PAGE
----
Writing Nature: Henry Thoreau's Journal / Edition 1

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At his death in 1862, Henry Thoreau left the major part of his writings unpublished, including 47 manuscript volumes of the Journal he kept for 24 years. Although the Journal has been acknowledged to be central to Thoreau's canon, criticism of it has been peripheral until now. In this carefully considered book Sharon Cameron argues that ten years before his death Thoreau came to see the Journal as an autonomous composition-in competition with Walden-and that it was a viable work in its own right.

Examining the crossed and contradictory imperative of Thoreau's discourse, Cameron opens up the Journal to public scrutiny--moving from questions of linguistic strategies and issues of the Journal's presumptive audience, to the matter of how the academy might deal with the material. She concludes that although the Journal is Thoreau's private work it is also his primary work and as such it should take precedence over the books Thoreau published in his lifetime.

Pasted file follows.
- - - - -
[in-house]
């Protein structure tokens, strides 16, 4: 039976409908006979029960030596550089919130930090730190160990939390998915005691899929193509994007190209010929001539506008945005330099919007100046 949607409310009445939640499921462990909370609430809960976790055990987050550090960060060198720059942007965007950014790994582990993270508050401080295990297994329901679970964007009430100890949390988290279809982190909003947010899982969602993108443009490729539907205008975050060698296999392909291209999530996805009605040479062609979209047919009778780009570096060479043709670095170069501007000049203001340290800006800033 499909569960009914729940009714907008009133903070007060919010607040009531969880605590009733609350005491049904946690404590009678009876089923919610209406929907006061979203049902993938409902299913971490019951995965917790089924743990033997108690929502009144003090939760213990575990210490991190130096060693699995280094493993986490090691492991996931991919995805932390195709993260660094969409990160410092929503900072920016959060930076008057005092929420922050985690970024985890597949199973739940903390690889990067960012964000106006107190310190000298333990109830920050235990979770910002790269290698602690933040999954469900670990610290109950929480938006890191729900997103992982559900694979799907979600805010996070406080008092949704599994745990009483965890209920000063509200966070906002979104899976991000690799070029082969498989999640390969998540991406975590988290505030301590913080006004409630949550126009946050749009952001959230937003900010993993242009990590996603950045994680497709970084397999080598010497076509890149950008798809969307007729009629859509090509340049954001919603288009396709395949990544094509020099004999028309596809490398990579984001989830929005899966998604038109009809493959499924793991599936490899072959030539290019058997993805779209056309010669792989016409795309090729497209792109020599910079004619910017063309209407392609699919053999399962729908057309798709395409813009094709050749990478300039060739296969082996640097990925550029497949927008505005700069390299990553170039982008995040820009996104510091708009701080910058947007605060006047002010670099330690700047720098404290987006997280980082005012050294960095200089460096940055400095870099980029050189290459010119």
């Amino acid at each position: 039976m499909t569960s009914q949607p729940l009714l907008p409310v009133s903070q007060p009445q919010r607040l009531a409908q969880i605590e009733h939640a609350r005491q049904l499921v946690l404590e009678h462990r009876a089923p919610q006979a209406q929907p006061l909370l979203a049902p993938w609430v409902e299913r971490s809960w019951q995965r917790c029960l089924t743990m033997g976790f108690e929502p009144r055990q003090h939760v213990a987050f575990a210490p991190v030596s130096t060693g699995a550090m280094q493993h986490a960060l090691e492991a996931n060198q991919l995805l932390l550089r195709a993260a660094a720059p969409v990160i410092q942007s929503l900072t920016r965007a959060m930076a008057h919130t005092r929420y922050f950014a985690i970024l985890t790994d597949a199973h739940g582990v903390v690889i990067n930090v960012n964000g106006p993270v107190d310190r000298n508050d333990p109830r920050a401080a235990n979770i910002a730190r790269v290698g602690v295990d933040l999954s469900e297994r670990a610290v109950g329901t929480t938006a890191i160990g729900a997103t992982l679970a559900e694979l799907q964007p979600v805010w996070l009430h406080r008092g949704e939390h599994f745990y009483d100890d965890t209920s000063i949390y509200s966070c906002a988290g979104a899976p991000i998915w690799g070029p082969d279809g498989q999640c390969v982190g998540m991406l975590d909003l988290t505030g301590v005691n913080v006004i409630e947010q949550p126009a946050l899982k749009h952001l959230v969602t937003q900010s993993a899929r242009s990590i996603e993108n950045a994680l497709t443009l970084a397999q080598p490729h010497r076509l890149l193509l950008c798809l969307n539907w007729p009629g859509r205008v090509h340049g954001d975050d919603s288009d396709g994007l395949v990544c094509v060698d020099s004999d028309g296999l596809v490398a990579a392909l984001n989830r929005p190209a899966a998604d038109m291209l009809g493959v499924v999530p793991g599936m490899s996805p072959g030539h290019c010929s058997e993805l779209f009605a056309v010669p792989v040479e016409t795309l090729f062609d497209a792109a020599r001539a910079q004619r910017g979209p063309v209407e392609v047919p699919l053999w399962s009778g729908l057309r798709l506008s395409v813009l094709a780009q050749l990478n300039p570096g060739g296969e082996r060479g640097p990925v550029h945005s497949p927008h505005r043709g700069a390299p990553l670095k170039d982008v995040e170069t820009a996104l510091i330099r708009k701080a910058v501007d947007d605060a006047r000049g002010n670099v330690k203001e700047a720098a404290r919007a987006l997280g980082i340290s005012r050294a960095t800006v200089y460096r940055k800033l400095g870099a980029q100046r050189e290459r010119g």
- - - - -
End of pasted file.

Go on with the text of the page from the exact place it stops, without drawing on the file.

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Editorial Reviews

At his death, Thoreau left the majority of his writings unpublished. The bulk of this material is a journal which he kept for twenty-four years. Though the Journal is central to studies of Thoreau's canon, criticism of it until now has been peripheral because no vocabulary has been developed to interrogate it directly. Critics have usually assumed that the Journal should be read as draft material for work Thoreau published during his lifetime. Cameron (English, Johns Hopkins) contests that notion. Her major claim is that the private work (the Journal) is the primary work, taking precedence over the books Thoreau published in his lifetime. Annotation c. Book News, Inc., Portland, OR (booknews.com)
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Product Details

  • ISBN-13: 9780226092287
  • Publisher: University of Chicago Press
  • Publication date: 1/28/1989
  • Edition description: 1
  • Edition number: 1
  • Pages: 181
  • Product dimensions: 5.25 (w) x 7.99 (h) x 0.58 (d)

Meet the Author

Sharon Cameron is the William R. Kenan, Jr., Professor of English at the Johns Hopkins University. She is the author of Lyric Time: Dickinson and the Limits of Genre and The Corporeal Self: Allegories of the Body in Hawthorne and Melville.
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Table of Contents

Textual Note
1. The Journal Against Walden: A Preliminary Perspective
2. The Language of the Journal
3. Natural Relations
4. Speaker and Audience
5. Writing Nature
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